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The art of alchemy

Transforming Parham's gold border

The English Garden Magazine, August 2020

Change is the lifeblood of a garden. From the micro to the macro it is forever in flux. Plants self-seed, run, colonise. They senesce, they retreat, they die. The weather changes on a sixpence, and the seasons provide an overarching framework of alteration. No matter how much we may wish it otherwise, gardens do not remain static. And when we embrace change and all the opportunities it affords, that’s when gardens truly come to life, when they take our breath away.

It has been in this spirit of change that over the last few years Parham's garden team have redesigned and revitalised the borders of its four-acre walled garden, starting with the iconic blue border in 2017, and culminating with the glorious gold border.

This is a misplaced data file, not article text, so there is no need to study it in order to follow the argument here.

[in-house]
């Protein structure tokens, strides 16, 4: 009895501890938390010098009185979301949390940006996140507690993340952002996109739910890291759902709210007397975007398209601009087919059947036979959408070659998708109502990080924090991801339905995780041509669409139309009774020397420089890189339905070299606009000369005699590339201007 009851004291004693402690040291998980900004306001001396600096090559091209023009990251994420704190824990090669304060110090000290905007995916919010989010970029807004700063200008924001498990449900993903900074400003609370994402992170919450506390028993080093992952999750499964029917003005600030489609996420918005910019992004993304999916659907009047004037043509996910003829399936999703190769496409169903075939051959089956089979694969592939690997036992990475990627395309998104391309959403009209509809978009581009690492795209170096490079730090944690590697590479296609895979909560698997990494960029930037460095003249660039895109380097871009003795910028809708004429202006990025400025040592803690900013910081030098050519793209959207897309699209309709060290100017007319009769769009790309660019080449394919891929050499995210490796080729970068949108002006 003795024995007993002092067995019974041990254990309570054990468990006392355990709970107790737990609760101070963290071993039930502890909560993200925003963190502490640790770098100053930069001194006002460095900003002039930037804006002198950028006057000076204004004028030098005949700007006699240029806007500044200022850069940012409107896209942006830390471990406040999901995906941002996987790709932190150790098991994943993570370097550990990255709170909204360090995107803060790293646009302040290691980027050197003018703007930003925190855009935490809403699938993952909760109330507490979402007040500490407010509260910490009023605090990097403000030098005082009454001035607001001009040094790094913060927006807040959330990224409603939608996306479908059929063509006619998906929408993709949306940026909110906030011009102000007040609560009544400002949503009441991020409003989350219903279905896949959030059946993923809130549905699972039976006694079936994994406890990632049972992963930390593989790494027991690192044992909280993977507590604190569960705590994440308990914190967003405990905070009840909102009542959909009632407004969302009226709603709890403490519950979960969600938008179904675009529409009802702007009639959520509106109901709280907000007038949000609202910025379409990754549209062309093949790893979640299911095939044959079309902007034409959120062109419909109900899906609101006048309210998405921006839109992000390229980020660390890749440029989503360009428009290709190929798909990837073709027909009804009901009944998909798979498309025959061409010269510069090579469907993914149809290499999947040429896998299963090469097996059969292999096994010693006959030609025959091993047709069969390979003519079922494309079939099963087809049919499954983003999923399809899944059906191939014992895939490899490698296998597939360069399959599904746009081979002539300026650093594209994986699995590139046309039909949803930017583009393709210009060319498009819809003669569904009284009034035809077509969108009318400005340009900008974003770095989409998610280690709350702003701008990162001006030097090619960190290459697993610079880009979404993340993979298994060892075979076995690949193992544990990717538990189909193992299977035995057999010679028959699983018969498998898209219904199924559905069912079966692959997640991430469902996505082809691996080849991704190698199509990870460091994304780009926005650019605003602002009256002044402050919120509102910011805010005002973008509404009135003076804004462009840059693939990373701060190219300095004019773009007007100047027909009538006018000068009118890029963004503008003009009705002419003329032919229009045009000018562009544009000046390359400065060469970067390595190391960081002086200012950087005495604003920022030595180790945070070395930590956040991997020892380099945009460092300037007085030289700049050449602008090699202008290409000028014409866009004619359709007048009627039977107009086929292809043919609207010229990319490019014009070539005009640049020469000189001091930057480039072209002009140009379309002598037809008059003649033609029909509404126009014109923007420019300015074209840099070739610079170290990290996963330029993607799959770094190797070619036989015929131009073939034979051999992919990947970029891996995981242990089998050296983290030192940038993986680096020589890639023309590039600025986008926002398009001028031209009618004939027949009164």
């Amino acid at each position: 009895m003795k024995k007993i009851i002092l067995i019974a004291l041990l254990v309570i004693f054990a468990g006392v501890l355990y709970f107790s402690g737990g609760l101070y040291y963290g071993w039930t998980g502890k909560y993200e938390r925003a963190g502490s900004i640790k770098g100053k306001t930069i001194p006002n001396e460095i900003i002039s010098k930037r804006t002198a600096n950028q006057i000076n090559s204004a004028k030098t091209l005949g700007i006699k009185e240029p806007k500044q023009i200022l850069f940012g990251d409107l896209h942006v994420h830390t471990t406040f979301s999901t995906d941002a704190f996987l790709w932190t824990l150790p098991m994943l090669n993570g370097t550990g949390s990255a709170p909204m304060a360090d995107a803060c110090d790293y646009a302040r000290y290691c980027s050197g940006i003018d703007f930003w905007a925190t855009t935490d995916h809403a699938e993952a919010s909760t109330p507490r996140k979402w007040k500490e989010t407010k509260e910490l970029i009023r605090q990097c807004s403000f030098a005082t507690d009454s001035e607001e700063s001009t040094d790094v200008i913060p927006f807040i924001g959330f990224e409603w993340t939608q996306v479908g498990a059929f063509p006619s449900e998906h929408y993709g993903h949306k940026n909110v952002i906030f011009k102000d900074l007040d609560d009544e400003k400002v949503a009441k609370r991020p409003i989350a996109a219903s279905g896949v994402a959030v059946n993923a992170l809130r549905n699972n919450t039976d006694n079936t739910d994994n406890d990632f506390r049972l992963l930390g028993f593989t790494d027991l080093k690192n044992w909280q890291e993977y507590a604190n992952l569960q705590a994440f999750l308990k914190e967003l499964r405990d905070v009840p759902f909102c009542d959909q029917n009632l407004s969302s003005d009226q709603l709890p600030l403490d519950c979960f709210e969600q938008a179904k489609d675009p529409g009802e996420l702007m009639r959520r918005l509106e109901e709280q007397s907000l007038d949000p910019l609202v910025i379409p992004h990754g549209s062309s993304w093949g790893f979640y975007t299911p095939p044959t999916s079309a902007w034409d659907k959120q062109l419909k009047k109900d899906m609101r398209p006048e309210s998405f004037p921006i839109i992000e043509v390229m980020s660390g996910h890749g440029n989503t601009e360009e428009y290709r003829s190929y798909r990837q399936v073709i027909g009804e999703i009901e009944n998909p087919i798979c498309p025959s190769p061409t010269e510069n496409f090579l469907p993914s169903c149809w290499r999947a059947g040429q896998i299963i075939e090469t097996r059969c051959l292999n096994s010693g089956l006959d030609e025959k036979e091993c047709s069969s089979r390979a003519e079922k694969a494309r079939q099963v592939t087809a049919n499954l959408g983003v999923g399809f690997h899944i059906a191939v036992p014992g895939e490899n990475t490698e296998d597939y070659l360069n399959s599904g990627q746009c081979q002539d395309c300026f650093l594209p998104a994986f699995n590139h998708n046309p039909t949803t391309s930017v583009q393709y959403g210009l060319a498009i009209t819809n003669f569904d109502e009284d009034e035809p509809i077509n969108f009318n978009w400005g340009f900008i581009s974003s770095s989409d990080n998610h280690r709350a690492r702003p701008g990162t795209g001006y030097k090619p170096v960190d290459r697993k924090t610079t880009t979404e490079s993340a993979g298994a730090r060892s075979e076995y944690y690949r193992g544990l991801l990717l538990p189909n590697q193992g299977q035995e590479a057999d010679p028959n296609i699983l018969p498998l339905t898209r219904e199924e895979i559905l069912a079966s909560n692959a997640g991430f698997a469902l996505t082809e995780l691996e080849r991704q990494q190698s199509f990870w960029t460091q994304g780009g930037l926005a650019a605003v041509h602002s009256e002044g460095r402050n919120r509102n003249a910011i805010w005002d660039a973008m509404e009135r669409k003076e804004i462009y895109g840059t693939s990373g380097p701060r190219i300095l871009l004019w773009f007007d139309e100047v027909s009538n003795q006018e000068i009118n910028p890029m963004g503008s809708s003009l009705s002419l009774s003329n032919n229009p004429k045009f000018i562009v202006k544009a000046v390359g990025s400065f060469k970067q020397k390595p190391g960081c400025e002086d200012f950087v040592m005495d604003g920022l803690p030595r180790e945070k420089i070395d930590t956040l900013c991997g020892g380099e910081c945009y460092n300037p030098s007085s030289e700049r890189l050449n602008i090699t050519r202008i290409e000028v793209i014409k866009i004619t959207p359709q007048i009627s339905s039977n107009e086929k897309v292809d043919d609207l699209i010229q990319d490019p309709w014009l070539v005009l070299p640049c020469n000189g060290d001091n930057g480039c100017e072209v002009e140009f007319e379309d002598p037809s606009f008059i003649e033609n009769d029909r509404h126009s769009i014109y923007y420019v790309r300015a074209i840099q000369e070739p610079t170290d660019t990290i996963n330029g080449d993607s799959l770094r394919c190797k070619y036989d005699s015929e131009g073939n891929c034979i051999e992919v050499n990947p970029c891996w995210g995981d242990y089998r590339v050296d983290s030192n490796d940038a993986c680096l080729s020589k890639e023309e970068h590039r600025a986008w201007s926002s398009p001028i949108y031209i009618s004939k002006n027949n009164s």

Colour theming a border has many advantages. Firstly, it is a good way of disciplining your planting: by restricting your colour palette, your design will be more tonally balanced and cohesive. There is an inherent elegance and sophistication when working with analogous colour tones, since nothing is too jarring. You can easily create different moods: blues will be soothing and tranquil; conversely, reds – vibrant and bold. Be warned though: a white border can quite rapidly become a brown border without regular attention!

There are many reasons to change a border. Over time they lose their identity. Certain plants begin to dominate, others to retreat. Gaps appear. And no matter how judicious the editing, sometimes they simply won’t stick to the script. Then there’s weeds. Unlike a vegetable plot, which is regularly cultivated, a border is often merely titivated. The result is that pernicious perennial weeds can take up residence.